Over the past several years, the City implemented a series of juvenile justice reforms to improve its ability to assess risk and provide appropriate interventions for court-involved youth.  As part of this ongoing effort, the City reduced placements in state juvenile institutions by 56 percent since 2002.  In addition, existing programs will be reviewed and new programs will be developed that draw on the experience of other jurisdictions using evidence-based models and positive youth development approaches.

“ACS and DJJ have been working collaboratively since January to put in place a series of reform efforts that will take our City’s juvenile justice system to the next level,” said Commissioner John Mattingly. “By combining all of our resources, we will be able to help young people who have had trouble with the law get the help they need in their communities with support, supervision and guidance.”

“I have repeatedly expressed my heartfelt position that we must continue to seek better and more meaningful outcomes for children who come into contact with the Juvenile Justice system.  As children, they have the inherent ability to absorb transformative lessons in their lives and to use them to turn their lives around.  We are seeing proof that Commissioner Mattingly and his team share that commitment throughout the many meetings and discussions we shared, in the testimony we heard and in the progress we have made which will not only lead to lower detention and recidivism rates but also enable us to, at long last, close Spofford once and for all,” said Council Member Sara González, Chair of the Juvenile Justice Committee.

“The General Welfare and the Juvenile Justice Committees have held a number of hearings examining the merger,” said Council Member Annabel Palma, Chair of the General Welfare Committee.  “Both Council Member Gonzalez and I are optimistic that this merger will lead to improvements in the City’s juvenile justice system.  Specifically, we expect a reduction in the City’s use of detention and an increase in availability of alternative to detention programs for youth.  Our committees will continue to use our oversight capabilities to make sure that ACS adequately fulfills all of its vital mandates.”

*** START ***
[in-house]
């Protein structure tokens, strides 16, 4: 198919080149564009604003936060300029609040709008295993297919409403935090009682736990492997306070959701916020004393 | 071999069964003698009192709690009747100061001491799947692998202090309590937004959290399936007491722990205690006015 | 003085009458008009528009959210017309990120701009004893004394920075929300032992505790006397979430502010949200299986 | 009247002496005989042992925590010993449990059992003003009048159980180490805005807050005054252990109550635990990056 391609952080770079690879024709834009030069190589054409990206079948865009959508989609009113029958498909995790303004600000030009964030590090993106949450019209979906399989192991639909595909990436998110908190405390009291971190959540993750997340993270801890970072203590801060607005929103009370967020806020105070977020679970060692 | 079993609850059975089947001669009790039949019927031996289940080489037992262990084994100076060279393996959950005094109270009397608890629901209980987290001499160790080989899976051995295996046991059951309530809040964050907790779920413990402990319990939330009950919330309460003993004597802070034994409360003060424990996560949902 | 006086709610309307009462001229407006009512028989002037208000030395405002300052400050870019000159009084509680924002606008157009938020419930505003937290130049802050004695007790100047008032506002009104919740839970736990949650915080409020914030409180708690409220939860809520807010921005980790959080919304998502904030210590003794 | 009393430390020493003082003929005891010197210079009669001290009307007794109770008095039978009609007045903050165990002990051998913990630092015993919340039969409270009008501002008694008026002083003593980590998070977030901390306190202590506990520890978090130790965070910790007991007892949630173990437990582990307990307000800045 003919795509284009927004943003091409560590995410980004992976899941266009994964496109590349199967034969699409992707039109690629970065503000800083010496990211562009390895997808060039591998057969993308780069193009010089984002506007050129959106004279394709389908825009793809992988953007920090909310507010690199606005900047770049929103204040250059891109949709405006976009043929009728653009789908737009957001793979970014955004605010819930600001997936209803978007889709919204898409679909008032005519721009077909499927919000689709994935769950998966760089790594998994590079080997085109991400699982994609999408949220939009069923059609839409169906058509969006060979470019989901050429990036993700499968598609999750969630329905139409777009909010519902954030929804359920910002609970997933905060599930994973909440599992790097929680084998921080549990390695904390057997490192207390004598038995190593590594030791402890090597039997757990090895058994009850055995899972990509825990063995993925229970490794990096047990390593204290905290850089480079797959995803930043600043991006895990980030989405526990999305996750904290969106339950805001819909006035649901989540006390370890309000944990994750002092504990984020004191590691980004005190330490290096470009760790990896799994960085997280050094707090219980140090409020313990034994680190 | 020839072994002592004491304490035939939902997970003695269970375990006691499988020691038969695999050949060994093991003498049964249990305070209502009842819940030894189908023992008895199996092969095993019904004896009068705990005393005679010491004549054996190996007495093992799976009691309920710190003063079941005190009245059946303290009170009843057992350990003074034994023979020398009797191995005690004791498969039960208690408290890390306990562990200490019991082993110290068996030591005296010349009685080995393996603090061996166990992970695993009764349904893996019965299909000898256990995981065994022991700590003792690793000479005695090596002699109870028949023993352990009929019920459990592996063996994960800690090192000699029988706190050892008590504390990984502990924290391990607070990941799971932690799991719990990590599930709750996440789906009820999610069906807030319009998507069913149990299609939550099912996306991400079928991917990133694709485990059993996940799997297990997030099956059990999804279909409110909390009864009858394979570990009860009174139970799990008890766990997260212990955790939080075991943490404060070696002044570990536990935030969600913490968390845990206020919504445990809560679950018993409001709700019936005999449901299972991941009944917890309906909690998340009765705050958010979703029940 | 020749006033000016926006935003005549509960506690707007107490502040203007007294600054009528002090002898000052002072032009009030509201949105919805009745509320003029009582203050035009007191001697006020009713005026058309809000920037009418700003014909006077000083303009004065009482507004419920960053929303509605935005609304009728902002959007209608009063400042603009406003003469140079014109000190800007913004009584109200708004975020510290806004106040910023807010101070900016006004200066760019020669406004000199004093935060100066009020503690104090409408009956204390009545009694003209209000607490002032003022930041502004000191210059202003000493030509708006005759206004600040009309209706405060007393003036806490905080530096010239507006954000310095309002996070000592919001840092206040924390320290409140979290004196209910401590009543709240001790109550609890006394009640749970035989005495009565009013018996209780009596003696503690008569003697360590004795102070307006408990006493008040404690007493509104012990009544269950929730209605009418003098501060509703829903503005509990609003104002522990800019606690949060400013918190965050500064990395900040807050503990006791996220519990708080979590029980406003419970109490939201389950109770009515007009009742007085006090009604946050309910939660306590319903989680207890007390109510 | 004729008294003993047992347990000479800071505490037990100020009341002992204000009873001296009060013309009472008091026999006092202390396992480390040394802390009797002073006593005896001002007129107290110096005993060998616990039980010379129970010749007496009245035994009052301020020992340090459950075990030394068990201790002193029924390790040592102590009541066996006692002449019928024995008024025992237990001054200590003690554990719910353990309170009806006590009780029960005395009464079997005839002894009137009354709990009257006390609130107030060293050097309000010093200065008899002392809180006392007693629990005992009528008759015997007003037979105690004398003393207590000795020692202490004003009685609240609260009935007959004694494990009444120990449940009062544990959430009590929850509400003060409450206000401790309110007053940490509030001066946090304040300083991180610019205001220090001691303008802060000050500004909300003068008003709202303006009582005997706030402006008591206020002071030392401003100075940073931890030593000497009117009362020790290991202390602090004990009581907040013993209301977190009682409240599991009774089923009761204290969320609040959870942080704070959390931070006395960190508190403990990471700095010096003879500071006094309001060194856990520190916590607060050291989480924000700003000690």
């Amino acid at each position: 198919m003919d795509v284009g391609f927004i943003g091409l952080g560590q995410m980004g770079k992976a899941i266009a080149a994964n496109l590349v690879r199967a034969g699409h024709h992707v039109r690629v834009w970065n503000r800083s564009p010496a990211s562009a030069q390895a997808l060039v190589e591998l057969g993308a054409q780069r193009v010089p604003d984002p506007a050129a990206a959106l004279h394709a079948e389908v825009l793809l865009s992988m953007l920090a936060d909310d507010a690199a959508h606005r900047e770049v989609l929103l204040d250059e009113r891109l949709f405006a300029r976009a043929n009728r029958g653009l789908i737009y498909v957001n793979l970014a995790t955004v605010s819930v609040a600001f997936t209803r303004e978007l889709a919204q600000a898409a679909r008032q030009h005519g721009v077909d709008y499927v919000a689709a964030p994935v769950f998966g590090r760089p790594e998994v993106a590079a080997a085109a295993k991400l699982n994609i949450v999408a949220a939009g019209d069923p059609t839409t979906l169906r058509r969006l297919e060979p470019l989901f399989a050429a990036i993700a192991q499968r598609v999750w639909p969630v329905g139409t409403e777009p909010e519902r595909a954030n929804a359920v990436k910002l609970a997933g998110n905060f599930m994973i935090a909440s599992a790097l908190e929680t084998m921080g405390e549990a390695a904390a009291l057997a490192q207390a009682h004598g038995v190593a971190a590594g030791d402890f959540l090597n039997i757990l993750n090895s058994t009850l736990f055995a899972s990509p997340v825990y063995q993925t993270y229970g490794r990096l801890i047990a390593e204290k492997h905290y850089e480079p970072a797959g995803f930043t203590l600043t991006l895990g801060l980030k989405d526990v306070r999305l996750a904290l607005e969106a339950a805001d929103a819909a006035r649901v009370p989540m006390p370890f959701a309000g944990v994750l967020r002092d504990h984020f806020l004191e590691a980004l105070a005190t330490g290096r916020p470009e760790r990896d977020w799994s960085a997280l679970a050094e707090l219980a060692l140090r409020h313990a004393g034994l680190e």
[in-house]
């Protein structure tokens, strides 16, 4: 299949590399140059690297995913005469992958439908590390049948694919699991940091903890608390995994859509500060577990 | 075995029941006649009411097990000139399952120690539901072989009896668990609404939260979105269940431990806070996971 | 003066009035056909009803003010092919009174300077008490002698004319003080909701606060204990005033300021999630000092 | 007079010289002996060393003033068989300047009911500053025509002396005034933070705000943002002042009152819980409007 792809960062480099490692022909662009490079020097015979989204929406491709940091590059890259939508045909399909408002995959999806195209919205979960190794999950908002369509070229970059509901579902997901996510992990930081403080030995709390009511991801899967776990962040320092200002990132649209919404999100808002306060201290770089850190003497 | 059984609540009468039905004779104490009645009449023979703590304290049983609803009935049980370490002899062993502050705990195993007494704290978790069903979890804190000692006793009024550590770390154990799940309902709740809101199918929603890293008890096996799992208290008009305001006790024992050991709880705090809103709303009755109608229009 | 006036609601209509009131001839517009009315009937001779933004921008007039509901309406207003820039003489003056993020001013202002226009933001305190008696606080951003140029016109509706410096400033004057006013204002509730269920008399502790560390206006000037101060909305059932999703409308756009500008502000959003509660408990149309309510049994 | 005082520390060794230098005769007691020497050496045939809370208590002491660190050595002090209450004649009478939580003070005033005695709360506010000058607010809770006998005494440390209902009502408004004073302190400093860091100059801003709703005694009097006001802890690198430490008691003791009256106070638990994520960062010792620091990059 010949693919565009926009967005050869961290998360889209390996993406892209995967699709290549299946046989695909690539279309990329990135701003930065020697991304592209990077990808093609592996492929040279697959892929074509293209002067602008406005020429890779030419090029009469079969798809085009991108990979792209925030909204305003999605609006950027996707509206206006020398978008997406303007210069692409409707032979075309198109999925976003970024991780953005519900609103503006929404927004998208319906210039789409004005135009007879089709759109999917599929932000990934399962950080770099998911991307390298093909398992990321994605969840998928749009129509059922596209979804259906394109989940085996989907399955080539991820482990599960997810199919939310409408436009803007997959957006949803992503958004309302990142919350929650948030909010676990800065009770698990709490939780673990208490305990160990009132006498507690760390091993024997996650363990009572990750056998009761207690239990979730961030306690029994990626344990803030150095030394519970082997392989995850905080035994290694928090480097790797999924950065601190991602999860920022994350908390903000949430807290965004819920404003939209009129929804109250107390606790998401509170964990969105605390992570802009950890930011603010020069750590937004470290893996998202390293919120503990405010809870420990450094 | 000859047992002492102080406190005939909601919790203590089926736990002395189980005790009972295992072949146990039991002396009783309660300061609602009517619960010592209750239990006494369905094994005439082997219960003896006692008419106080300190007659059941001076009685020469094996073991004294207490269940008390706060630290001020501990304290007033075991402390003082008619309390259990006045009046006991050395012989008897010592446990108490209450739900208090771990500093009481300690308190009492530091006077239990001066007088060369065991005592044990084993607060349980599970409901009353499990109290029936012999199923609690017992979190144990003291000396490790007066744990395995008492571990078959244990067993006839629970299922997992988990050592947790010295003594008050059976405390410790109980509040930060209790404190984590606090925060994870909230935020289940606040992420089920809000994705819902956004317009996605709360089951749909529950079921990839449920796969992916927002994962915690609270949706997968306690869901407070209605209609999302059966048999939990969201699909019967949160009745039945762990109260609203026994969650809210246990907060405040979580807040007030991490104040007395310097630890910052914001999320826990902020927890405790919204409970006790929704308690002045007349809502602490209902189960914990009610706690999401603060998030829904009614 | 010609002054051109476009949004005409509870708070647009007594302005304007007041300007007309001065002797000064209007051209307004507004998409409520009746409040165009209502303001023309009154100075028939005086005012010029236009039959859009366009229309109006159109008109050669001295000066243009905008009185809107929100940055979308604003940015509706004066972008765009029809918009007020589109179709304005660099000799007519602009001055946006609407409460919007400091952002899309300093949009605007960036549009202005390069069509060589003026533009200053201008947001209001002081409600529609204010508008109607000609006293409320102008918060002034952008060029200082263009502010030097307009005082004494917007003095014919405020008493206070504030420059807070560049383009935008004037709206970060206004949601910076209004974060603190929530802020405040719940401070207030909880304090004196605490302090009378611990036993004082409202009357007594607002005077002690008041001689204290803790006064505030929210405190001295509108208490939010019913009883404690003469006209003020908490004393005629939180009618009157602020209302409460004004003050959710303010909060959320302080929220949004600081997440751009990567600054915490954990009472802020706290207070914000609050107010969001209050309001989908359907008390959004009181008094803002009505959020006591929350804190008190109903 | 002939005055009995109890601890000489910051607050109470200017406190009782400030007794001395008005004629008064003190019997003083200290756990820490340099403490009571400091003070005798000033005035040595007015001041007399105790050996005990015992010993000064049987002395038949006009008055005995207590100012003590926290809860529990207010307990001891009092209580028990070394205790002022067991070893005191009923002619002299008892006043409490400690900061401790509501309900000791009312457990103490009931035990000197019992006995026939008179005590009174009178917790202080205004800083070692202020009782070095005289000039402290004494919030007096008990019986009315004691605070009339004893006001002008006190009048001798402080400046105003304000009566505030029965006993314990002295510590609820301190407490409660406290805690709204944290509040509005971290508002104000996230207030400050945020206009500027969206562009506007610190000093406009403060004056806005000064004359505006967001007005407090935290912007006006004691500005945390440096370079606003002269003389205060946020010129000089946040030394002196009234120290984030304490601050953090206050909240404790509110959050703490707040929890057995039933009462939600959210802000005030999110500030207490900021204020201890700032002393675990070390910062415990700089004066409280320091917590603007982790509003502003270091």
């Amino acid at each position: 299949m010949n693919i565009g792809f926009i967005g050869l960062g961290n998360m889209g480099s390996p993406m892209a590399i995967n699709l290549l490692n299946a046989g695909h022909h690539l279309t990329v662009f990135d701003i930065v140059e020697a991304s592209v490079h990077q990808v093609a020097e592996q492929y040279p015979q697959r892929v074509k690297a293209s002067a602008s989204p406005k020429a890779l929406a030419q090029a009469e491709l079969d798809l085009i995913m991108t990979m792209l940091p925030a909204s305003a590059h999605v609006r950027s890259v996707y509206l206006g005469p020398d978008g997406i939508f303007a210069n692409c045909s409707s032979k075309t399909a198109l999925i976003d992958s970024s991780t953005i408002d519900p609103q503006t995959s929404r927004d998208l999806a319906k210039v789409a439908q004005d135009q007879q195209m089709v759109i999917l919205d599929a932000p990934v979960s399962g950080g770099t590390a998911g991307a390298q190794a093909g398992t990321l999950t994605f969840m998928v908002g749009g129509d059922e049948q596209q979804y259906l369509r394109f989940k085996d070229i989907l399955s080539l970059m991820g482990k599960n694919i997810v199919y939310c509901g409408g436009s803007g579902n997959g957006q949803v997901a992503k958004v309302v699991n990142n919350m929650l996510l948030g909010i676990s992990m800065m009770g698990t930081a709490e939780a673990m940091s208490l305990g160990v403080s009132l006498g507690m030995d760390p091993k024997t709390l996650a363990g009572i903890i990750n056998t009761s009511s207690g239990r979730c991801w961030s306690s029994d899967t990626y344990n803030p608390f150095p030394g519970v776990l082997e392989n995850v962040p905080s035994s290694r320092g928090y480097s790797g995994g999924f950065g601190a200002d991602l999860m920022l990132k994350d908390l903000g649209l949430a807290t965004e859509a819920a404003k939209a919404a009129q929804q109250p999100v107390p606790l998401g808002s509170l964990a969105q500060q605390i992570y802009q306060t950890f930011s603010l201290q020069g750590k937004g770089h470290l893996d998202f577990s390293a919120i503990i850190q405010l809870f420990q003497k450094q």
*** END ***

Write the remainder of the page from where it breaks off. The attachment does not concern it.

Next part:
Since 1979, DJJ has provided custody and care to juveniles under the age of 16 who are involved in the City’s juvenile justice system through a network of secure detention facilities and non-secure group homes. The new Division of Youth and Family Justice at Children’s Services has been organized with Laurence Busching, formerly Chief of the Family Court Division for the New York City Law Department, as Executive Deputy Commissioner. Deputy Commissioner Busching oversees the division’s programs that include the custody and care of juveniles who are involved in the City’s juvenile detention system. He is also responsible for the Juvenile Justice Initiative (JJI), and the ACS-operated Persons In Need of Supervision (PINS) program – for youth under 18 who are beyond the lawful control of a parent.

As the City’s child welfare agency, Children’s Services investigates reports of abuse and neglect, oversees children in foster care, provides supportive services to families, and manages a network of child care and Head Start programs. For the past several years, ACS has been operating the City’s largest alternative to placement program – the Juvenile Justice Initiative (JJI) – for youth who have been arrested. The JJI utilizes evidence-based programs which have been proven to strengthen families and reduce recidivism.


Stu Loeser/Jessica Scaperotti (Mayor)   (212) 788-2958

Jamie McShane (Council)   (212) 788-7124

Elysia Murphy (Children’s Services)   (212) 341-0999